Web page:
Ardgowan Bowling Green.

36 This scene shows a game of bowls taking place on a sumrner's day in the 193 Os. It is interesting to notice that the players are dressed in suits while the wamen and children who are viewing the proceedings are dressed in more appropriate clothing for the time of year.

Bowling Green and Mansion House.

37 As a result of the large increase in members of the Ardgowan Bowling Club in 1905 the former clubhouse shown here was found to be inadequate

and a decision was made for a new building to be erected. By April 1906 the new clubhouse had been built. It was described in the 'GreenockTelegraph' as a 'Bowl-House'i The new clubhouse consisted of a large bowl room having direct access to the greens with a committee room and tennis rooms for ladies and gentlemen. The report in the 'GreenockTelegraph' of 6 April 1 906 also stated the following: "The exterior is treated in a tasteful manner. The half timber gables, over-hanging eaves,

porch and corner tower, rough-cast walls and the ridges together with the scheme of colour, makes a very picturesque building.' The building of the new clubhouse taak place during the period when

Mr. Iohn Miller held office as President of the club. The contractors were Messrs.

]. and R. Kirk. Messrs. Stewart, Tough and Alexander were the architects. The Mansion House is partially visible to the right of the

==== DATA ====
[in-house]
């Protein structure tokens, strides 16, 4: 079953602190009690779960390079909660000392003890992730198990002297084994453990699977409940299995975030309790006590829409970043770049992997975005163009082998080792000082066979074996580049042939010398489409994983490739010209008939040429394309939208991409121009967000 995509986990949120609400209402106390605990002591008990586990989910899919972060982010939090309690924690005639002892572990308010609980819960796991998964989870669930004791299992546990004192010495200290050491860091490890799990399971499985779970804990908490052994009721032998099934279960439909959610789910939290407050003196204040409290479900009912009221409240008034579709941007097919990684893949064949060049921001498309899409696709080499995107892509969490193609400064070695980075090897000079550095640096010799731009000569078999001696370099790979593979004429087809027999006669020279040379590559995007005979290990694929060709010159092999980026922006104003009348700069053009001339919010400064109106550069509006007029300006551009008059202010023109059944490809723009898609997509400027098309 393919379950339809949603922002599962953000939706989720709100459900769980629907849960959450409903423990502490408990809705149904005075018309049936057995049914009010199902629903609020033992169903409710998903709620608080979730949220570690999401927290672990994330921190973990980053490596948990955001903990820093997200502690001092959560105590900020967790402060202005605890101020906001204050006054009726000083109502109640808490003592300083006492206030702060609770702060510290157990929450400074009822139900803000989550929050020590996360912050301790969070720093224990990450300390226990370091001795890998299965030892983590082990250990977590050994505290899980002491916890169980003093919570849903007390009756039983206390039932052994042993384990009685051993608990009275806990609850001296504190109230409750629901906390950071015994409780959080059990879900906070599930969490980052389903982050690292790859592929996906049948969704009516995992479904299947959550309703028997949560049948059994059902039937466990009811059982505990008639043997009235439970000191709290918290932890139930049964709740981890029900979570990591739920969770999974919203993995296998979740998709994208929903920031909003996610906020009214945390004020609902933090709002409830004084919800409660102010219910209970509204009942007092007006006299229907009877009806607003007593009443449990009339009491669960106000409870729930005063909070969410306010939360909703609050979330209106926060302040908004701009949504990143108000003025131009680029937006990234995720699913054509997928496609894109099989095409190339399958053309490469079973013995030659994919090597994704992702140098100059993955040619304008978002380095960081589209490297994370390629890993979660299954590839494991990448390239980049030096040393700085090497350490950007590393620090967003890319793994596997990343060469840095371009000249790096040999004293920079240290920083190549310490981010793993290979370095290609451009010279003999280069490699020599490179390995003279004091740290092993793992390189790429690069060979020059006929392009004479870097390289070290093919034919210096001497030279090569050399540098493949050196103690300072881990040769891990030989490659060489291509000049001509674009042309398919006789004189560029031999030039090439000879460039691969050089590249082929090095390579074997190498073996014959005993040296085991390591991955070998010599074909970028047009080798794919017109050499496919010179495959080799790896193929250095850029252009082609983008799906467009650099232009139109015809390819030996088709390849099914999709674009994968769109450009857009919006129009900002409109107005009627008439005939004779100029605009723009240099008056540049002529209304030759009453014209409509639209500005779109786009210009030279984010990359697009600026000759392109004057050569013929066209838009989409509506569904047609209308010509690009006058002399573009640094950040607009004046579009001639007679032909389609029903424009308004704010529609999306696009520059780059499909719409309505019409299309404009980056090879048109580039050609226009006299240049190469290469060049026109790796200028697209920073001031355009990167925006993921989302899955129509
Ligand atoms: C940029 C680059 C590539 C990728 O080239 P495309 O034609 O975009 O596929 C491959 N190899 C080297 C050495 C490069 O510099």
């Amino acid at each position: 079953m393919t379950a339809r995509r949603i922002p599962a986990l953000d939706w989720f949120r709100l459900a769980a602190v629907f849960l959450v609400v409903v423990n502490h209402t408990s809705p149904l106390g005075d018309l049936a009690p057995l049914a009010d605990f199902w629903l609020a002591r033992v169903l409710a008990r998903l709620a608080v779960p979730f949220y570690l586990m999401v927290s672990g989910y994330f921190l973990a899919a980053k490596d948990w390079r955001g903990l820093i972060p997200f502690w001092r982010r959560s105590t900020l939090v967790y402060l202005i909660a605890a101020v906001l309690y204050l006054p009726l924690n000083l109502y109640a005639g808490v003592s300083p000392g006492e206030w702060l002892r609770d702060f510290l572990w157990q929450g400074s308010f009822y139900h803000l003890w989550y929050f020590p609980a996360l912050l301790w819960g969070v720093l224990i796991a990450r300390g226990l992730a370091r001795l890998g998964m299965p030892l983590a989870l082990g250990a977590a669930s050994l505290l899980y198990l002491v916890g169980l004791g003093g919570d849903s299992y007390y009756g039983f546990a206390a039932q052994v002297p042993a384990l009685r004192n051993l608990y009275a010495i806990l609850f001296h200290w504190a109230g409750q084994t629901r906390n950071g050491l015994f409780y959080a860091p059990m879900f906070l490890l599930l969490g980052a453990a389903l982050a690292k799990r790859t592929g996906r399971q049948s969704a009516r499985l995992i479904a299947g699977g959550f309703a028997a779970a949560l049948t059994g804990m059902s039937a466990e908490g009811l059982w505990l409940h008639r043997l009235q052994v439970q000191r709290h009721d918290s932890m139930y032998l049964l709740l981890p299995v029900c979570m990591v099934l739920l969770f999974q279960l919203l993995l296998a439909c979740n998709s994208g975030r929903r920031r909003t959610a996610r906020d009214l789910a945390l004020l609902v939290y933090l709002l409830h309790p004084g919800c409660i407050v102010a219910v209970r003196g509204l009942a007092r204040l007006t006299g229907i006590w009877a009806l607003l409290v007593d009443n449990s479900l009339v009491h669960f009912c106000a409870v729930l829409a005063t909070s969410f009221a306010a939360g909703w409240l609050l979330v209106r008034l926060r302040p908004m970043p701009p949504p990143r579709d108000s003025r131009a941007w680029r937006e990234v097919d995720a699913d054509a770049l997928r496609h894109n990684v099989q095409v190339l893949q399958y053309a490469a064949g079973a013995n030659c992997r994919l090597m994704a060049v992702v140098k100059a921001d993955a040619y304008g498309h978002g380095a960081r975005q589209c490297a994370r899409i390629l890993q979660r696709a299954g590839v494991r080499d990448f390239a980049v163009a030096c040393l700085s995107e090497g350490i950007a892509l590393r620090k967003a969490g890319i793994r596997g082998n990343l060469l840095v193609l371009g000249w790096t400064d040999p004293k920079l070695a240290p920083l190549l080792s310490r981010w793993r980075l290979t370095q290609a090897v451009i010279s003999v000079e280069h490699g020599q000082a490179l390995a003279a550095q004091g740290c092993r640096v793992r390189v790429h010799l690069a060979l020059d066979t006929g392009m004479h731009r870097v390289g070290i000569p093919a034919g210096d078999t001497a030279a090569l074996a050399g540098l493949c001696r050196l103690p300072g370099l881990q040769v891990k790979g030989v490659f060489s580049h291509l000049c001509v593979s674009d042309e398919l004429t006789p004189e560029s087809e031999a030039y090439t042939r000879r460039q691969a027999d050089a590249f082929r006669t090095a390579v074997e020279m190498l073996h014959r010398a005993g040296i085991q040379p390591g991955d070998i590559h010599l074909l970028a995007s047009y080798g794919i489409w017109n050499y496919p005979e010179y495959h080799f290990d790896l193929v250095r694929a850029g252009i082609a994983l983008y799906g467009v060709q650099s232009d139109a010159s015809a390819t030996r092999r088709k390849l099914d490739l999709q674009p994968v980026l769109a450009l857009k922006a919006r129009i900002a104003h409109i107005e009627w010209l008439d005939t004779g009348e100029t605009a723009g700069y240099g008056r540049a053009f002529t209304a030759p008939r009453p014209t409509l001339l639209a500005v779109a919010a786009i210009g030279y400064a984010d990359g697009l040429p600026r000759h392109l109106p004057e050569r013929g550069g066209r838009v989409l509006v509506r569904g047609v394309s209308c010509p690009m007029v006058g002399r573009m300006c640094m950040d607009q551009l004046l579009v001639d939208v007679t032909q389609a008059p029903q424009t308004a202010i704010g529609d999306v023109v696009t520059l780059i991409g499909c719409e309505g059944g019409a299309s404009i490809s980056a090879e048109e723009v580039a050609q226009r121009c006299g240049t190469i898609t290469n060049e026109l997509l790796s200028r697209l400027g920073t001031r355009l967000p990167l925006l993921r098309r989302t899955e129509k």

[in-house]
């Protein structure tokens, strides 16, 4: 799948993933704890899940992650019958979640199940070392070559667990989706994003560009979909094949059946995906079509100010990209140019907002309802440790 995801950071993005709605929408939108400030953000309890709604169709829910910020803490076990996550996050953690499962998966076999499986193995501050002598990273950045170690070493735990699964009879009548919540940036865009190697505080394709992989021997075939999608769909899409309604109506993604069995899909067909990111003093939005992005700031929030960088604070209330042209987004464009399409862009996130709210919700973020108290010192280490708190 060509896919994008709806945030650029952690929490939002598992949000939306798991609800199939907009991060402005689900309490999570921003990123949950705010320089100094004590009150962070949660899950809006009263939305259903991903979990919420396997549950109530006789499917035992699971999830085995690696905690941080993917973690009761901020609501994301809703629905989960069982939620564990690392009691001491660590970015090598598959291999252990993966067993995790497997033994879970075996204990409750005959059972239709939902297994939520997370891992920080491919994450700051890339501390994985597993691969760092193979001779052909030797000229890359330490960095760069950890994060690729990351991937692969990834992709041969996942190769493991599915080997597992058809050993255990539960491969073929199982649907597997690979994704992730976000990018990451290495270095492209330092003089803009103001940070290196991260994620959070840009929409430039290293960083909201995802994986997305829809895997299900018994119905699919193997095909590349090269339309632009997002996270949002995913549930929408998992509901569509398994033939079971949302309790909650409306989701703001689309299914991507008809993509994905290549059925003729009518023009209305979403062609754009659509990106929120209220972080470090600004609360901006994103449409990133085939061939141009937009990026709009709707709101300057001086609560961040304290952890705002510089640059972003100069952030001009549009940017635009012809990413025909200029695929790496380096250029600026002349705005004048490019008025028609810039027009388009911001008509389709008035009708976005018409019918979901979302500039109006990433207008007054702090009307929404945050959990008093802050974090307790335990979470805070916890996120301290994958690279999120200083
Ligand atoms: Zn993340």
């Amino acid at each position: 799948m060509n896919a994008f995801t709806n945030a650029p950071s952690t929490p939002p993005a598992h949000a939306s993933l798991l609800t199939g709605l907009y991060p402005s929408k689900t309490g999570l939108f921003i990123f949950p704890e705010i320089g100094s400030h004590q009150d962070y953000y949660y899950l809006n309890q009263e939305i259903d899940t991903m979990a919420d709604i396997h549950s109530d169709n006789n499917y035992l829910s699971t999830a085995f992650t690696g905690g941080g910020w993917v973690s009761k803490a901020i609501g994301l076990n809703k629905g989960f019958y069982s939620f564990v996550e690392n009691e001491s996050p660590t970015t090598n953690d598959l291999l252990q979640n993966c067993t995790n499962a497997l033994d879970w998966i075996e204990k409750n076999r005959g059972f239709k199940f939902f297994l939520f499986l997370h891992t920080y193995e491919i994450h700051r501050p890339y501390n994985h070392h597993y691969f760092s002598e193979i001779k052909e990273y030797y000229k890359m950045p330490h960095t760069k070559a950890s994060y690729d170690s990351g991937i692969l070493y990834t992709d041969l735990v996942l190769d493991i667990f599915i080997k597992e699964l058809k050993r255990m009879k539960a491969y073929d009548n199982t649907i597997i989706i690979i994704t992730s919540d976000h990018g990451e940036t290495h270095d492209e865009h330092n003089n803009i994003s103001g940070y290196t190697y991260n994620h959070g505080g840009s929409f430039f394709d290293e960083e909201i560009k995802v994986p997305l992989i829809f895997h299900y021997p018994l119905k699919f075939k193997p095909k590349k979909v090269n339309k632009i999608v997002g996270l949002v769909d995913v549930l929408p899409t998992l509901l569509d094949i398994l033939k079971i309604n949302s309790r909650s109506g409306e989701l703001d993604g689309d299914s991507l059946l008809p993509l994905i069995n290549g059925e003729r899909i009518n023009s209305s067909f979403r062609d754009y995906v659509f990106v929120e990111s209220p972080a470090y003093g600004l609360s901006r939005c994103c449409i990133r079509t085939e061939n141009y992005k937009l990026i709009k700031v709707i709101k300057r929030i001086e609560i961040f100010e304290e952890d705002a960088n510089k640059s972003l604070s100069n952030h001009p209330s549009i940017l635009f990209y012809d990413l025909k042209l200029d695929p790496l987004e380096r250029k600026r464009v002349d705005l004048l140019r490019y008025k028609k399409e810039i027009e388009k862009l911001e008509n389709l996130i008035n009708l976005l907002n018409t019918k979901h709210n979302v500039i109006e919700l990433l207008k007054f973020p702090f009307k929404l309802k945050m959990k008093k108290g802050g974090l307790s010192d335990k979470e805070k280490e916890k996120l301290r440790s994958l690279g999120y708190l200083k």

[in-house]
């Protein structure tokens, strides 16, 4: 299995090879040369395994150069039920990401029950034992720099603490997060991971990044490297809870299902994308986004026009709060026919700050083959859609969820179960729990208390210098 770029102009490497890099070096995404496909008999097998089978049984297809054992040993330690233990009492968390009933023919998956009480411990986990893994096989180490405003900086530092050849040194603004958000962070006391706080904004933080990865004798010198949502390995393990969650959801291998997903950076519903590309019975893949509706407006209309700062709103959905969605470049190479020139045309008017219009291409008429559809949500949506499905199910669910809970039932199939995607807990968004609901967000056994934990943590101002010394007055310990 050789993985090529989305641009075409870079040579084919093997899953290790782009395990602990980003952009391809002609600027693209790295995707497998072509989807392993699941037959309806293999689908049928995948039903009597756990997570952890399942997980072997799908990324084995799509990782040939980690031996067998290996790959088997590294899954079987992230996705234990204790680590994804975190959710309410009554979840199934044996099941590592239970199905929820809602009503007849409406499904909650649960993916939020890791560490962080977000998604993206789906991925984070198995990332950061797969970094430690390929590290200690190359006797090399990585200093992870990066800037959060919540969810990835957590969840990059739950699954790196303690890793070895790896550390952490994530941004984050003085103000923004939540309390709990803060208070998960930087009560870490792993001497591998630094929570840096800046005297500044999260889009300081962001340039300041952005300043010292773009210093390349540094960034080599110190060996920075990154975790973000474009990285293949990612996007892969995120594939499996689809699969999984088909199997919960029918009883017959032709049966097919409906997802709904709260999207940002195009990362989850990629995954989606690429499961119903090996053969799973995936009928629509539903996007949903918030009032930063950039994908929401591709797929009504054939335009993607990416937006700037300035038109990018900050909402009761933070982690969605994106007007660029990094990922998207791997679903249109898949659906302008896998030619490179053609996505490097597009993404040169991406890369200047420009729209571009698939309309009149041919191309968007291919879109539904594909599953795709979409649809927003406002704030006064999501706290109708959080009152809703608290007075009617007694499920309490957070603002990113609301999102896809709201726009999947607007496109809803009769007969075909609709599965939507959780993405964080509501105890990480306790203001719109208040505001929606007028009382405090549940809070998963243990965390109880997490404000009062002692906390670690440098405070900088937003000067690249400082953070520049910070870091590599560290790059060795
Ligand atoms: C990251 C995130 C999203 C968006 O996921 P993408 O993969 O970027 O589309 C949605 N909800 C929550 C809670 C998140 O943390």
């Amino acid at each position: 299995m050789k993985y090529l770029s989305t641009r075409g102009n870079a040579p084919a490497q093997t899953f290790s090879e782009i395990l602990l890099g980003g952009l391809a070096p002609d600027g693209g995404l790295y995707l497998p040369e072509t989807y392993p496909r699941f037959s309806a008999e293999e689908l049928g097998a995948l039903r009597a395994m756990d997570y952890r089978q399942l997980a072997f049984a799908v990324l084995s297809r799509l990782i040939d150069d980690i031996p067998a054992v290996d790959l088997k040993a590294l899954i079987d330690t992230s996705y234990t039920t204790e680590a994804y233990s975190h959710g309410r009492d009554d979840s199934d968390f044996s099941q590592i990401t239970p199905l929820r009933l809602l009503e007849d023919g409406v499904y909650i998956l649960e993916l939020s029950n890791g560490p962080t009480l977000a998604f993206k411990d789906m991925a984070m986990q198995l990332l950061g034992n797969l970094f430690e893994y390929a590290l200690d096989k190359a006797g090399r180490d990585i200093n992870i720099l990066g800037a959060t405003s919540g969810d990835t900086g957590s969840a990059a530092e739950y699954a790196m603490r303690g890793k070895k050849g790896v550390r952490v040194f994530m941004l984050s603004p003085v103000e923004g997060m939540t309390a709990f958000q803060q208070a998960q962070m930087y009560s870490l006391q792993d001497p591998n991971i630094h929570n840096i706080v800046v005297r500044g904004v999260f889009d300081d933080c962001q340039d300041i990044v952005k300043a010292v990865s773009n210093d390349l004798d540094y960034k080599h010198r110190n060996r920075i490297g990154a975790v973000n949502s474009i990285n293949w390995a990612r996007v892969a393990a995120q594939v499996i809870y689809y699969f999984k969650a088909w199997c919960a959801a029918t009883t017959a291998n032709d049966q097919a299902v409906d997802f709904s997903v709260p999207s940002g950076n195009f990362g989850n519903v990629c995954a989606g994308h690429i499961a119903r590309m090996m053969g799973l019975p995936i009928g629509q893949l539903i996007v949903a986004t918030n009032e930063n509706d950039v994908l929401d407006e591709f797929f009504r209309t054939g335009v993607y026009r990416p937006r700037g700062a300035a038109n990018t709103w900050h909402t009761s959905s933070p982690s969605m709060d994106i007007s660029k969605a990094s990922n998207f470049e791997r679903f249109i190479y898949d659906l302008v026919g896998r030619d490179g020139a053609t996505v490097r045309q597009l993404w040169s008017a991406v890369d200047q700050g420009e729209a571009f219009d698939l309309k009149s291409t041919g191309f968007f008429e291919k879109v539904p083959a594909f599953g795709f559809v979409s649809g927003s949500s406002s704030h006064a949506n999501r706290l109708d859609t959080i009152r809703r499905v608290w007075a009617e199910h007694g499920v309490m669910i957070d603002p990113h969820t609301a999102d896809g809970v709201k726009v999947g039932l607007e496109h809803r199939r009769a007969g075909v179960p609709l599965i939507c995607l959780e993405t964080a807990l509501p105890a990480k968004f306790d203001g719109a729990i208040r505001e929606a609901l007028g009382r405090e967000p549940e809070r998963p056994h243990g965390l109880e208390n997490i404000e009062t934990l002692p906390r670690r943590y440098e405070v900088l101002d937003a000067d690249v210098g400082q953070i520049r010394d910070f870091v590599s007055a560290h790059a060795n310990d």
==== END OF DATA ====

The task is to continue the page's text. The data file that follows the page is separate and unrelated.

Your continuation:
clubhouse. It was built in

1 886 and designed by

R. Rowand Anderson. Ir was originally built to contain the estate offices for the Shaw Stewart family when the Mansion House at Well Park was demolished.

Playing Fields, Fort Matilda.

38 A game of cricket is in progress in this view. In the early years of the twentieth century the grounds of Greenock Cricket Club were at Glenpark offUnion Street.In 1903-1904 Sir Michael R. Shaw Stewart was the patron of the club. The other main officebearers were as follows:

]. McClure, Honorary President; S. Macdougall, VicePresident; A. Ballantine, Captain; R.A. Clapperton, Treasurer. The writer of the entry for the Parish and Burgh of Greenock in the Third Statistical Account drew attention to the fact

that 'cricket has never had such a firm hold on Greenock affections as has football' . He also referred to Iohn Kerr, who was a prominent batsman in Greenock and Scottish

cricket. Iohn Kerr was responsible for the encouragement of junior cricket in the town.